2021 Product Accomplishments
At a very high level, Apache Pinot is a system to ingest data from other sources, and a lot of things that we focus on is how to make the ingestion easy and what are all the different formats that we want to support. We added a lot of new data formats, Thrift, Protobuf, Avro, Parquet, JSON, CSV, ORC, many more to come! The pluggable architecture of Pinot helps us to add all these new formats very quickly. HDFS was one of the sources that we used at LinkedIn, but now we have support for S3, Azure, and DCS as well.
Data In Updates
Streaming sources, such as Kafka, was one of the first sources that was supported. In terms of the pluggability, we were able to add Kinesis and Pulsar. PubSub and Eventhub is something we are working on. Most of the time analytical systems catered only to append only use-cases where the records data doesn’t change, but thanks to Uber, we have the upsert capability in Pinot now, which means you can mutate the data on a record level basis, not at a segment level or at a daily level, so each record can actually be updated. This has opened up a lot of use cases for Pinot; you can simply point at a database via Debezium connector, start getting the data into Pinot, and then start querying it immediately. We continue to invest heavily in increasing the coverage here on different ingestion sources.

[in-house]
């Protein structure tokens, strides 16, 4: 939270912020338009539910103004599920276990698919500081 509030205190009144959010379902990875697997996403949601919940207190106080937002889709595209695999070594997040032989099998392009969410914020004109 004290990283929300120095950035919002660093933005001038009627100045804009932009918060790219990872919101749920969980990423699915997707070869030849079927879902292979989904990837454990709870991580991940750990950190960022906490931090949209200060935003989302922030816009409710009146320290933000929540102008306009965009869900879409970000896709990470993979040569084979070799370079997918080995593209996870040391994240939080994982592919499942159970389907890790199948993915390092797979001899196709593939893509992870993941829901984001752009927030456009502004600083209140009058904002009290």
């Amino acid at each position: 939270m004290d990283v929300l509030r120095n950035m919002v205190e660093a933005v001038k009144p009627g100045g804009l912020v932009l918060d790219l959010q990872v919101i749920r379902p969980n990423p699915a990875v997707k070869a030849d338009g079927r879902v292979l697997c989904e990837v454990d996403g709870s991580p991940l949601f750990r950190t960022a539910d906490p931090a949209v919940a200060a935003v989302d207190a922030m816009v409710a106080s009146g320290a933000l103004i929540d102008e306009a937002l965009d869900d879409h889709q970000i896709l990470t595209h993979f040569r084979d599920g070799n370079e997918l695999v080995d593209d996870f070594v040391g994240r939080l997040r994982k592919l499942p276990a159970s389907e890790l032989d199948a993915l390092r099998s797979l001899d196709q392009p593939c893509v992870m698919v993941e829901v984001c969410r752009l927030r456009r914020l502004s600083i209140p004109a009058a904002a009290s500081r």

Indexing, Storage, and Query Updates
One of the secret sauces behind Pinot’s speed is indexing. We have added a lot of different types of indexing over the last year. We had the Lucene index, and are working to replace that with the native text index, which is showing a lot of performance improvement, overall, and in memory consumption. We also improved upon the range index, and saw some really significant performance improvements. The geospatial indexing allows you to ingest the geolocation data (based on lat / long), you can do very cool queries, such as, how many orders are near a particular zip code.
On the storage side, we added Upsert last year, and tiered storage ability to support nested data structures / complex data types, and also improve the compression on the storage side. We added the support for segment merging and roll up; this is a background task that continuously runs behind the scenes, organizing the segments on a daily basis, adding more indexes, or optimizing the segment format. There are a lot of performance boosts that come with this. Behind the scenes, it is based on the minion framework.